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All the farmers and gardeners who have been part of AID and its partners Mukti & BTS’ agricultural work in the Sunderbans are practicing organic agriculture of both paddy and vegetables on a part of their land while some are doing it fully. A buzz has been created in the area about it. Many of these farmers have been trained by Saathi Revathy and many more have been trained by the trainer-farmers of the area.

Article and Video Courtesy : Association for India's Development - Johns Hopkins University

Author : Nishikant

Based on my interaction with about 150 farmers in their fields and discussions in smaller groups later on, this is what I have gathered qualitatively.

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The water industry slowly shaping up, writes Tirthankar Nag.
Diamonds are expensive as they are rare, yet have very little use for our daily needs. On the other hand, fresh water which is essential to human existence is often thought of as a free or low priced commodity, mostly due to its abundance. However in the near future this may change with demand for fresh water slowly inching towards its supply potential.

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The study shows that the water is suitable for domestic purposes with some exceptions.

This case study in National Institute of Science Communication and Information Resources (NISCAIR) by the Central Institute of Mining and Fuel Research (CIMFR), Dhanbad and the Geo-Environment Division (Environment Management Group) deals with groundwater quality assessment of Jharia coalfield area of West Bengal. The physiochemical characteristics of groundwater of the upper catchments of the coalfield were studied to evaluate the water quality.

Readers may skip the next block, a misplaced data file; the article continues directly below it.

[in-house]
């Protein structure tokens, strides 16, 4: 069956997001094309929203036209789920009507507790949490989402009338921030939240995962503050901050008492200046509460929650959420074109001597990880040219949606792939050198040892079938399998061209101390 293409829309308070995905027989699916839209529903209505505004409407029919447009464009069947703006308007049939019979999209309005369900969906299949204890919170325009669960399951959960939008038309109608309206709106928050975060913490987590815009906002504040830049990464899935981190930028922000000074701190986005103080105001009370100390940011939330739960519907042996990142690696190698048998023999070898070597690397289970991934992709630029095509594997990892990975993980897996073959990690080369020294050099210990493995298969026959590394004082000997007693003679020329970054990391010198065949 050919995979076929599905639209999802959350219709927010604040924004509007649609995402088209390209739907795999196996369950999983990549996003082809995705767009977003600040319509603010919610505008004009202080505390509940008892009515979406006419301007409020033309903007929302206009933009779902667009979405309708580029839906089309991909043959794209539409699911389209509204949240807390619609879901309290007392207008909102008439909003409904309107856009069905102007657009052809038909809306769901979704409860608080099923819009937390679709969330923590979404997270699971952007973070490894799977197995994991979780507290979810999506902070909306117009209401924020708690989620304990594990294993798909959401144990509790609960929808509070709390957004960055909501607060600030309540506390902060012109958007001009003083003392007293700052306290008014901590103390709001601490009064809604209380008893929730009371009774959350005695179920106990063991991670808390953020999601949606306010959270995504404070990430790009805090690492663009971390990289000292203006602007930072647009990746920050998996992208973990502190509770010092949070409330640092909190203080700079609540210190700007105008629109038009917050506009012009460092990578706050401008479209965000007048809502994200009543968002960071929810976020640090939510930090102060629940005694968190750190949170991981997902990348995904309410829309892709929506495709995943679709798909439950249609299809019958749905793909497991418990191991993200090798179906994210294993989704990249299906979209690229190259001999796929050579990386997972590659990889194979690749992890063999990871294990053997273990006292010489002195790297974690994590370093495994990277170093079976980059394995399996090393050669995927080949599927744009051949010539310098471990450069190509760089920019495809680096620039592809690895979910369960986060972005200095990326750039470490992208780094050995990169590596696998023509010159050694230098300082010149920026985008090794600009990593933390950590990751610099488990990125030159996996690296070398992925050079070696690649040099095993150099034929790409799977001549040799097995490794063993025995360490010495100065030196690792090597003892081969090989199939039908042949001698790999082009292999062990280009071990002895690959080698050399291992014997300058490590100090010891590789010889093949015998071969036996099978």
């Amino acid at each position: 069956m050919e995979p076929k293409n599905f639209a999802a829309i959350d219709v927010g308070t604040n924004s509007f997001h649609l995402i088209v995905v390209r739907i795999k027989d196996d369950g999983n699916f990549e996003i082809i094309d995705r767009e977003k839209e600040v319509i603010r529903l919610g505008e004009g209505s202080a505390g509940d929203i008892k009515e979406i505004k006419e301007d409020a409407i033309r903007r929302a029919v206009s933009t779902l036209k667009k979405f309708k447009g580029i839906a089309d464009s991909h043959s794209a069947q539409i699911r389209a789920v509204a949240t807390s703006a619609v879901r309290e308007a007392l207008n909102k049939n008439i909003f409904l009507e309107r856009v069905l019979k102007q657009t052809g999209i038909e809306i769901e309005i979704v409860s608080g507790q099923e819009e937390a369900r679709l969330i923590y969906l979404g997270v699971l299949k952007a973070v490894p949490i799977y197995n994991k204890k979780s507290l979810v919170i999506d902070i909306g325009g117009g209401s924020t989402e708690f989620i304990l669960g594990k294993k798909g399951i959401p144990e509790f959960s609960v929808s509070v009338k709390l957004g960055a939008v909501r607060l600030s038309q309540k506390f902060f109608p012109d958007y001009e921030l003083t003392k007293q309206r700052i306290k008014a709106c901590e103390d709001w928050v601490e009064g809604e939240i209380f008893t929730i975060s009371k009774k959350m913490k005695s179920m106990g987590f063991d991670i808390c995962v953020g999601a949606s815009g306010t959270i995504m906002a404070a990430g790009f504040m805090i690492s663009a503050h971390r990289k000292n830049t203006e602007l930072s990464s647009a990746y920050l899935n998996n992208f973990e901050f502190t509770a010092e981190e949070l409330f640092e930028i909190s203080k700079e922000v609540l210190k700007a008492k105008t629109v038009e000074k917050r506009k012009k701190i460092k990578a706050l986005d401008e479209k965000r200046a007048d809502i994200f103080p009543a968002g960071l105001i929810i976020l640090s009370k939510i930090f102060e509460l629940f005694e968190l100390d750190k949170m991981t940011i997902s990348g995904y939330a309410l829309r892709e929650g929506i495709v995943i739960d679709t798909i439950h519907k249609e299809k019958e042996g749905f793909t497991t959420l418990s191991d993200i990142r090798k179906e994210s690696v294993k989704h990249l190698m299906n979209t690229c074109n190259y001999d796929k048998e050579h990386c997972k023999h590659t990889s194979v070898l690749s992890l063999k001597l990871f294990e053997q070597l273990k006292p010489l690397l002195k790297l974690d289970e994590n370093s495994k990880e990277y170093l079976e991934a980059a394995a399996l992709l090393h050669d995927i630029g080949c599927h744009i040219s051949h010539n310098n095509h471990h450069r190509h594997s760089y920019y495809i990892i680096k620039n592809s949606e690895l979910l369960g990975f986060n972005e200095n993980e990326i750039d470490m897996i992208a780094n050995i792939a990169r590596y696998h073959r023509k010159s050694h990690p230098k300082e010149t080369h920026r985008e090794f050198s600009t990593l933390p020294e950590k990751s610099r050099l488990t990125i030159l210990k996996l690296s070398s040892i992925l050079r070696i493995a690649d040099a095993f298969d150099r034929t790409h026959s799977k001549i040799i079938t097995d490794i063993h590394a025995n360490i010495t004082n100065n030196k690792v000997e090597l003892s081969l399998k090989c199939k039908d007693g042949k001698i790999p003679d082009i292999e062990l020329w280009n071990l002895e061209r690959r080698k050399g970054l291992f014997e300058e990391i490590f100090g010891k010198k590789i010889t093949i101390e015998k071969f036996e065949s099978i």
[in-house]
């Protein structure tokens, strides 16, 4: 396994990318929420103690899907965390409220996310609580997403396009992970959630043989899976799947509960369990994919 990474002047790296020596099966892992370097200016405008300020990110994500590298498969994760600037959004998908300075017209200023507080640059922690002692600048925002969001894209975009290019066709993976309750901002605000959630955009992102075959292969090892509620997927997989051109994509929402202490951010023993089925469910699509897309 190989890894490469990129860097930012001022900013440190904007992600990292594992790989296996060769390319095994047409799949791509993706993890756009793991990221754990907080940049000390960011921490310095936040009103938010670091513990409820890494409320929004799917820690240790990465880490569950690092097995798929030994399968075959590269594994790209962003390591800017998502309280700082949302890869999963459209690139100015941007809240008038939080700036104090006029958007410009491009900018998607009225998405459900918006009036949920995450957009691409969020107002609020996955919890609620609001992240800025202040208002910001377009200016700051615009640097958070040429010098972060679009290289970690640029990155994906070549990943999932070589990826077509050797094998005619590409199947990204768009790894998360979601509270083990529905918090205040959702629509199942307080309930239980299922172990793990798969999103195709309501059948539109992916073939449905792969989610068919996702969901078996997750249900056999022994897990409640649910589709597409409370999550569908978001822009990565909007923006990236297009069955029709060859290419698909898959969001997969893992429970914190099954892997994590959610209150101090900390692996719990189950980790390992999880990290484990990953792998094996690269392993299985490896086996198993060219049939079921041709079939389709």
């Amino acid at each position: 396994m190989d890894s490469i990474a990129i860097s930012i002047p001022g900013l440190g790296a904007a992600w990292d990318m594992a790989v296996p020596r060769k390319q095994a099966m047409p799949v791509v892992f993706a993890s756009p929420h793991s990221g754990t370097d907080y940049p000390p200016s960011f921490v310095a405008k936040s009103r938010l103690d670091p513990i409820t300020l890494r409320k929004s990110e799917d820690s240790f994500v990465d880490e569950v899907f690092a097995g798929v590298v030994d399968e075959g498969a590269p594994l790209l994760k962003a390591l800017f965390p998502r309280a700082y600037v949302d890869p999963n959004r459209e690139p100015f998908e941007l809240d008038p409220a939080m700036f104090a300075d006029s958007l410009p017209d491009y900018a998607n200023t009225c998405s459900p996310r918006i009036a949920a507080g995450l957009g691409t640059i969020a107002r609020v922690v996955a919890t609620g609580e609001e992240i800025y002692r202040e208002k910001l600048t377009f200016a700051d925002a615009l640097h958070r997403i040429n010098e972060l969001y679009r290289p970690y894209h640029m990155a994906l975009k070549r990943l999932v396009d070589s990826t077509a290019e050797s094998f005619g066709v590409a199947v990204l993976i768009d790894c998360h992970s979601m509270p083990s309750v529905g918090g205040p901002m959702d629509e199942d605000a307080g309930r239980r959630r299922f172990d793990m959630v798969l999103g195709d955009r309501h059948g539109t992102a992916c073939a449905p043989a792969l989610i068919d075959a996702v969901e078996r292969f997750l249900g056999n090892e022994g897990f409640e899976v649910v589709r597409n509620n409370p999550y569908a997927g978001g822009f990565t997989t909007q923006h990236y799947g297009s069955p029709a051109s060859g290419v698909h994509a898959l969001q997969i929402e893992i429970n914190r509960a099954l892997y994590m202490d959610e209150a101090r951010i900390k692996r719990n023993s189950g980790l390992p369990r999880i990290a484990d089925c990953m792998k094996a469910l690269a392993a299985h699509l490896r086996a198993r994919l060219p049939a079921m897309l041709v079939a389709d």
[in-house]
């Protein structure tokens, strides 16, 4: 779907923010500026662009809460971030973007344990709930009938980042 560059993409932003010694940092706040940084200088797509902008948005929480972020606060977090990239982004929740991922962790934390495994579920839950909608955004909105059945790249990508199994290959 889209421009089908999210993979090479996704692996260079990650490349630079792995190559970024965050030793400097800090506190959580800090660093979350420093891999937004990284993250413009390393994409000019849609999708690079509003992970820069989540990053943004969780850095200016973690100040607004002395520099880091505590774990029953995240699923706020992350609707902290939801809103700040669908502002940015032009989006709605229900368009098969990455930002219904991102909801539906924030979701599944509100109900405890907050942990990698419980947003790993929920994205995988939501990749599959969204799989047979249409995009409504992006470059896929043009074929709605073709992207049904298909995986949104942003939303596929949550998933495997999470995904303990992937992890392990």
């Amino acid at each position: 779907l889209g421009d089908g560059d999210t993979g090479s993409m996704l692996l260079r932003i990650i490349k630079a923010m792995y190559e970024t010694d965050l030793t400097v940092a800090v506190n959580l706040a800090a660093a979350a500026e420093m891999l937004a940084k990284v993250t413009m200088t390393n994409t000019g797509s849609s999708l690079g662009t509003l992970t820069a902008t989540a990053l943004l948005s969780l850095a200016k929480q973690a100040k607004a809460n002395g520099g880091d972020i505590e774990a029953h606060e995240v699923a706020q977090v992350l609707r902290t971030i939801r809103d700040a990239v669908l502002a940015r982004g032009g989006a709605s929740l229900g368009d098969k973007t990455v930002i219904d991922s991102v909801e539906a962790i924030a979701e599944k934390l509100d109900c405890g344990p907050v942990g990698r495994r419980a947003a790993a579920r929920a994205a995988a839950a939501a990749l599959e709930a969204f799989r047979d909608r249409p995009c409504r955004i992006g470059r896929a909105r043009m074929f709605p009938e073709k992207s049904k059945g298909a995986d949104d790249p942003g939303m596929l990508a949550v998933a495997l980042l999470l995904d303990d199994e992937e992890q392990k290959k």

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This article presents stunning satellite images of rising water levels in Bangladesh in 2011

Article and Image courtesy: NASA

Summer monsoon transforms northeastern Bangladesh - Updates from NASA Earth ObservatoryBangladesh typically experiences a mild winter from October to March; a hot, muggy summer from March to June; and a warm, rainy monsoon from June to October. By early July 2011, rains had already transformed northeastern Bangladesh.

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Severe incessant rain led to a flood situation in several parts of West Bengal affecting 6,71,952 people across 9 districts. This resulted in 2,00,000 homeless in East & West Midnapore districts of West Bengal. This article presents an assessment report by Oxfam and Save The Children

Article courtesy: Corporate Disaster Resource Network

Assessment team:

Oxfam India – Mr. Pradeep Bharwad (Technical Assistance), Mr. Bhaswar Banerjee, Mr. Amit Sengupta
Save the Children - Mr. Abinash Lahkar, Mr. Piyush Kumar
Kajla Jana Kalyan Samity - Tapas Jana and Dipak Banerjee
Areas assessed: Moyna & Panskura Block of East Midnapore District of West Bengal

Assessment date: 24th June, 2011